It did more than that. It sent me on a journey through the desert – a journey in three stages with two short instrumental tracks to mark the transition into the respective next stage.
With Down The Odyssey and Till The Sun Goes Down the journey starts on some heavy but powerful machine that takes some time till it’s rolling down the road gaining smokey and psychedelic atmosphere. The first instrumental Ghulassa Saloon is a drum/percussion tribal rhythm that sounds like the welcoming tune of the desert and its creatures. The next song Mani picks up this tribal rhythm and weaves a thicker texture around it with stomping and driving guitar and bass sounds . With Shades In Black the desert unfolds its psychedelic forces on my mind with a somewhat dark atmosphere driving fast into a psychedelic freak-out. Orbitean then, the next instrumental track marks the beginning of the last stage – again the percussive tribal sounds – time to go back home. Acid Phantom is still psyched and stoned from the deserts flimmery smokey heat, a bluesy progressive “hendrixy” jam with a heavenly driving bass and drum work (does it show that this is my favorite track?). White Wolf now takes me home again, a long way to go, with 12:55 minutes it’s the longest track of the album, the right length to remember and re-live the trip that ends with a nice, peaceful fuzz-free and sober acoustic guitar part.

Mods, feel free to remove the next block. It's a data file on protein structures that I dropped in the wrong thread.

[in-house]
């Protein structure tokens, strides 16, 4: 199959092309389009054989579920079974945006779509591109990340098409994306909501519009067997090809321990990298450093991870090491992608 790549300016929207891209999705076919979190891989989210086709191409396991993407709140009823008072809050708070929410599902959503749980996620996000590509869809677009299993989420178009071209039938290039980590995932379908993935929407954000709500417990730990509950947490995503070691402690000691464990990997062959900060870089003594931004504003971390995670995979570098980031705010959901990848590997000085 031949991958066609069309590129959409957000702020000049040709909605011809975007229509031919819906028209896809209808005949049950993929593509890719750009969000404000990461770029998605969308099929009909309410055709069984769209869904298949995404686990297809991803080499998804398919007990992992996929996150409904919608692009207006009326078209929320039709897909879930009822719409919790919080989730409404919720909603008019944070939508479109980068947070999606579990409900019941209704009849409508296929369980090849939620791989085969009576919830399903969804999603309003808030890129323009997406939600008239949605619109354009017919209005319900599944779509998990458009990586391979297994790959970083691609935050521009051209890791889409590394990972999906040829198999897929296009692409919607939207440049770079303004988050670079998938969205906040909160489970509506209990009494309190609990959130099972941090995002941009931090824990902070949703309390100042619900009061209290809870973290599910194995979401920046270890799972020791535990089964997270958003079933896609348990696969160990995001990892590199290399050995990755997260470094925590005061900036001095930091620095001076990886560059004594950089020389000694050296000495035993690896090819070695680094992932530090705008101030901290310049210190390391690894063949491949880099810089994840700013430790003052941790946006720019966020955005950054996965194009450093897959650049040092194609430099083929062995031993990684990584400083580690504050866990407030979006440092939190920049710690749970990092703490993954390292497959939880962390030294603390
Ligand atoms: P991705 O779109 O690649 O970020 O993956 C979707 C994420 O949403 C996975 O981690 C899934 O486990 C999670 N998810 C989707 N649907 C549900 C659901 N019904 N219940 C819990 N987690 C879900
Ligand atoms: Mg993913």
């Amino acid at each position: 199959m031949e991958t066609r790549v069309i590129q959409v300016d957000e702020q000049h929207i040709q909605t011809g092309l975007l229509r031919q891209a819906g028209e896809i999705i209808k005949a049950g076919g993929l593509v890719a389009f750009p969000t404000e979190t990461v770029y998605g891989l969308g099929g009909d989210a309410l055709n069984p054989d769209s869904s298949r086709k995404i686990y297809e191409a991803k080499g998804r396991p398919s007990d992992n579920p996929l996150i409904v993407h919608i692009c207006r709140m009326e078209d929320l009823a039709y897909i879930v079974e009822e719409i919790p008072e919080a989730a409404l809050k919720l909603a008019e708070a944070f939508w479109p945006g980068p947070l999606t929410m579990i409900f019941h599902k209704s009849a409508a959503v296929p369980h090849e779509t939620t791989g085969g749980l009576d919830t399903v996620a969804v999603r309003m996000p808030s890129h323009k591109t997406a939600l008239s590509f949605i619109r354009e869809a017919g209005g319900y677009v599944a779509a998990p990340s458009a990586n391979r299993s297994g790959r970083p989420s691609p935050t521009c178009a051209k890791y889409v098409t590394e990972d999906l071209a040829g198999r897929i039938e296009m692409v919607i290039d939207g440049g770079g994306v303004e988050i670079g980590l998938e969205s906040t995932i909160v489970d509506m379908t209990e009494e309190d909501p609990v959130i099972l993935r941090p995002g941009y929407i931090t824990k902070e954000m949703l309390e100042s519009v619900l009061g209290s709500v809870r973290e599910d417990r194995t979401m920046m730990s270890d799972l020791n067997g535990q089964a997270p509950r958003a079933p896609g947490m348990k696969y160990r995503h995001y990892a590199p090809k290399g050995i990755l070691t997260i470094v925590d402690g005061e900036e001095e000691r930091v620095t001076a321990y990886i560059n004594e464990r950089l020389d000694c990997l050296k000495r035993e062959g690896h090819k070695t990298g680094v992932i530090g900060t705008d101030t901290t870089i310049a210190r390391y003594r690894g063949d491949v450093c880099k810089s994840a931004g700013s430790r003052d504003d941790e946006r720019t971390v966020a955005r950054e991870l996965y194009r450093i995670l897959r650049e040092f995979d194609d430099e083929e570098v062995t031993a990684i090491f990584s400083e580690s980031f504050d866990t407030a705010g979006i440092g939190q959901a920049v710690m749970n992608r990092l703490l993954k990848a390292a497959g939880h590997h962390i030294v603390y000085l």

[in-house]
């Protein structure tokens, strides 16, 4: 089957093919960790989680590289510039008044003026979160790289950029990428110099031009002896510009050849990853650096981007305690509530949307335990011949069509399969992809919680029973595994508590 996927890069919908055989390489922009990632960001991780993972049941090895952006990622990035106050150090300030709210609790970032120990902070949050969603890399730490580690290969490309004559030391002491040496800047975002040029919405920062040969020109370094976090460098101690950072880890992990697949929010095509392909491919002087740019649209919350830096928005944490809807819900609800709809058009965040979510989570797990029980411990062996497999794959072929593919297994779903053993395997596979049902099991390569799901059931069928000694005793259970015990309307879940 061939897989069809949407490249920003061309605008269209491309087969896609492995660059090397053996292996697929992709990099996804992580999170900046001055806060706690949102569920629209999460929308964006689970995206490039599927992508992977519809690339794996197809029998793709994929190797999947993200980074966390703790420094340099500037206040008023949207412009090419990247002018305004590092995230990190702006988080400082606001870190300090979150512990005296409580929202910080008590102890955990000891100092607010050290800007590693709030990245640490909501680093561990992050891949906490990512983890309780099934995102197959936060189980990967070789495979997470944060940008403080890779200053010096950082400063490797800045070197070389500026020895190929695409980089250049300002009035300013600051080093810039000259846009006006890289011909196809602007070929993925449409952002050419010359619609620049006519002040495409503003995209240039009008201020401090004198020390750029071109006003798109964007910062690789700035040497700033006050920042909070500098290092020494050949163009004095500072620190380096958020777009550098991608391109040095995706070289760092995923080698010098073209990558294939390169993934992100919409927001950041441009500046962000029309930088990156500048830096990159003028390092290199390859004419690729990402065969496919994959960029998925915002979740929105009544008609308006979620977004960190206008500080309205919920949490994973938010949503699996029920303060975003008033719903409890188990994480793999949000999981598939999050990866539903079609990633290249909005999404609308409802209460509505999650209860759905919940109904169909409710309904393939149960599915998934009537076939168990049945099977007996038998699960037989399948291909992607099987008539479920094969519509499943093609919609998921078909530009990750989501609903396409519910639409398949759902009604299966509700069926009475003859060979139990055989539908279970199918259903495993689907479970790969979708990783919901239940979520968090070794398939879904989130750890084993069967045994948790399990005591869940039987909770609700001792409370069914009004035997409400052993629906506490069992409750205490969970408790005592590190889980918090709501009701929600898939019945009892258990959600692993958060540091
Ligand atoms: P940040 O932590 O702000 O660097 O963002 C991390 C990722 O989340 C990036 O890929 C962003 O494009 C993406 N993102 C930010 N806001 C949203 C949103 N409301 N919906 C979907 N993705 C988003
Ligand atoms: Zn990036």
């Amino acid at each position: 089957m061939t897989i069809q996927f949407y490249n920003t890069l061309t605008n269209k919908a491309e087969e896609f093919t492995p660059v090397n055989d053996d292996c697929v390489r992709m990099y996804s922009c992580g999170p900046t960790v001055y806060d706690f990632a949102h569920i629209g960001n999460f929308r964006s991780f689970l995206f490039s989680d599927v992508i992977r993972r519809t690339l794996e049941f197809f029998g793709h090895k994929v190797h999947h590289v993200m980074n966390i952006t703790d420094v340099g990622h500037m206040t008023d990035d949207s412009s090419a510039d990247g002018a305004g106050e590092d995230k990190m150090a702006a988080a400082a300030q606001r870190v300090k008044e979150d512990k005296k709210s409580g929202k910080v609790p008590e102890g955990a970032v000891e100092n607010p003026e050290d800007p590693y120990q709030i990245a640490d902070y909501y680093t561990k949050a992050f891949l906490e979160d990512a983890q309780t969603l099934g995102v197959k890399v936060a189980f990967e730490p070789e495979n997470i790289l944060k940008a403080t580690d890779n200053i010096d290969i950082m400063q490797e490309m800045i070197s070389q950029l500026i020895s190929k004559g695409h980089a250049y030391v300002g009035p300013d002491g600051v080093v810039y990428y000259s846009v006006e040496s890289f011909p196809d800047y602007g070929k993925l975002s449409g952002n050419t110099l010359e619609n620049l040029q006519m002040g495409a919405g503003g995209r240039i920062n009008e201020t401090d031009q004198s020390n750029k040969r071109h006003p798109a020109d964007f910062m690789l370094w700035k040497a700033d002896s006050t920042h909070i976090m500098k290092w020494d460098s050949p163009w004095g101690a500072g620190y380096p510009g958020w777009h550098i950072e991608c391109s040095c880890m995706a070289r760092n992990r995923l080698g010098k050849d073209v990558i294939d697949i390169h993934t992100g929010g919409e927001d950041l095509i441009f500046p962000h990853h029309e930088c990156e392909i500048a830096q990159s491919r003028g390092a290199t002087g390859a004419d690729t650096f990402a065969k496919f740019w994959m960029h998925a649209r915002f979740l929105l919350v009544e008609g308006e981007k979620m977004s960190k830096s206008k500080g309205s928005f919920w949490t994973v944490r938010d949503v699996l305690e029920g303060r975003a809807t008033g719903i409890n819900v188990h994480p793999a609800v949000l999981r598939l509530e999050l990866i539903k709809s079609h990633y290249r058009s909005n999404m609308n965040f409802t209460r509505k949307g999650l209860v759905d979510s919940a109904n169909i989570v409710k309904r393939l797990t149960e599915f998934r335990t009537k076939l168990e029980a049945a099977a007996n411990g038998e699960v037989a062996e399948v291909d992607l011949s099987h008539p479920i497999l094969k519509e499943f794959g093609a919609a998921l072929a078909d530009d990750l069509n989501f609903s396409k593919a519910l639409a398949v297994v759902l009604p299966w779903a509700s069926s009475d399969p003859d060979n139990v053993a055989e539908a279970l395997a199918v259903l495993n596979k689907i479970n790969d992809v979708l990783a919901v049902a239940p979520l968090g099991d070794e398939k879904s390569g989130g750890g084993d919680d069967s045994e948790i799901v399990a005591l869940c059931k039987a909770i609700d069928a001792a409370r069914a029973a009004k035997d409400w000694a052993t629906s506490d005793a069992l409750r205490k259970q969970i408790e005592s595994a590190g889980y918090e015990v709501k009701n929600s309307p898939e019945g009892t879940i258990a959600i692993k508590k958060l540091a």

Rotten Village Sessions (2013) is the 4th release of the 4 piece stoner rock band Palm Desert from Wroclaw/Poland. It consists of 9 tracks with a playing time of short of 48 minutes.
Well written songs, all with a dynamic structure a lot of rocking and rolling, going psychedelic, progressive, fuzzy and smokey - everything’s here what a good stoner rock album should have. And there are some details that make it an excellent one – well skilled musicians that are able to play off each other, each song is unique and diverse, the fact that it’s able to induce images and stories in my mind … and hey it works as a one finger salute to the freezing cold.
words by Ulla Roschat